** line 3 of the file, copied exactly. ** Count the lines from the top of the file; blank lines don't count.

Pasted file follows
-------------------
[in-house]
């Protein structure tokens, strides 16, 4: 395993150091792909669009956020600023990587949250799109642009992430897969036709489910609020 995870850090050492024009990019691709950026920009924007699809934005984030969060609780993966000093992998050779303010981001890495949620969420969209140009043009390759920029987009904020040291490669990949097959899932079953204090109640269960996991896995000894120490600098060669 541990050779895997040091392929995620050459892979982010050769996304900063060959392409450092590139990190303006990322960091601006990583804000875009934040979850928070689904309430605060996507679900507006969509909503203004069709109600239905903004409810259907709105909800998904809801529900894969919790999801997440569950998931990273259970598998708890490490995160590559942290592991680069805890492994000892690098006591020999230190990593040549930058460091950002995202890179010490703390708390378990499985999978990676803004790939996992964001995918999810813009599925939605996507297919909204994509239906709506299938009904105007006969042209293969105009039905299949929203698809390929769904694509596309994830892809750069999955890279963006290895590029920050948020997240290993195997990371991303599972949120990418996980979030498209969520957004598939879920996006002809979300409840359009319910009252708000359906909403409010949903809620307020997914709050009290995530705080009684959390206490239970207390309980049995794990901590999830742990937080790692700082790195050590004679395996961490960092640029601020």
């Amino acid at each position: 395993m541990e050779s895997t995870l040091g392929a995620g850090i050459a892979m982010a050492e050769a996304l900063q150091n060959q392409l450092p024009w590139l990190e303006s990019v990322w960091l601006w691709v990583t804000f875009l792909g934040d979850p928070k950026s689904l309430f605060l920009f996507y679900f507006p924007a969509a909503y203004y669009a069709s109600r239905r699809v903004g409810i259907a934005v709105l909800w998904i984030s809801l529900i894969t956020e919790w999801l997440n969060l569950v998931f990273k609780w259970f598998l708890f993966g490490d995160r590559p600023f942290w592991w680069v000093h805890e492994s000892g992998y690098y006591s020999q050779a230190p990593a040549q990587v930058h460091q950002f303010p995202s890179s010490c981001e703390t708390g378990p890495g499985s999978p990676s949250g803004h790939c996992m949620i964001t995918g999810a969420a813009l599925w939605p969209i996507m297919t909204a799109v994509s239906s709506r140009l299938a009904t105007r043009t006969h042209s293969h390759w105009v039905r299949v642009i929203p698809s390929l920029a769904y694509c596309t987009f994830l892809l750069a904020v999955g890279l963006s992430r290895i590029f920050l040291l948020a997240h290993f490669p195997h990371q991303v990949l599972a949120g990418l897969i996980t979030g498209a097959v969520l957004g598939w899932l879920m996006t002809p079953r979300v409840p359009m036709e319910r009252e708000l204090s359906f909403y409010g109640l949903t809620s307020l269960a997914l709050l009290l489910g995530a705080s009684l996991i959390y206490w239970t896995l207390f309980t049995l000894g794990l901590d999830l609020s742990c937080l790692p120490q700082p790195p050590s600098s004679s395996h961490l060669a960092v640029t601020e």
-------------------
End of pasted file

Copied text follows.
């Amino acid at each position: 395993m541990e050779s895997t995870l040091g392929a995620g850090i050459a892979m982010a050492e050769a996304l900063q150091n060959q392409l450092p024009w590139l990190e303006s990019v990322w960091l601006w691709v990583t804000f875009l792909g934040d979850p928070k950026s689904l309430f605060l920009f996507y679900f507006p924007a969509a909503y203004y669009a069709s109600r239905r699809v903004g409810i259907a934005v709105l909800w998904i984030s809801l529900i894969t956020e919790w999801l997440n969060l569950v998931f990273k609780w259970f598998l708890f993966g490490d995160r590559p600023f942290w592991w680069v000093h805890e492994s000892g992998y690098y006591s020999q050779a230190p990593a040549q990587v930058h460091q950002f303010p995202s890179s010490c981001e703390t708390g378990p890495g499985s999978p990676s949250g803004h790939c996992m949620i964001t995918g999810a969420a813009l599925w939605p969209i996507m297919t909204a799109v994509s239906s709506r140009l299938a009904t105007r043009t006969h042209s293969h390759w105009v039905r299949v642009i929203p698809s390929l920029a769904y694509c596309t987009f994830l892809l750069a904020v999955g890279l963006s992430r290895i590029f920050l040291l948020a997240h290993f490669p195997h990371q991303v990949l599972a949120g990418l897969i996980t979030g498209a097959v969520l957004g598939w899932l879920m996006t002809p079953r979300v409840p359009m036709e319910r009252e708000l204090s359906f909403y409010g109640l949903t809620s307020l269960a997914l709050l009290l489910g995530a705080s009684l996991i959390y206490w239970t896995l207390f309980t049995l000894g794990l901590d999830l609020s742990c937080l790692p120490q700082p790195p050590s600098s004679s395996h961490l060669a960092v640029t601020e």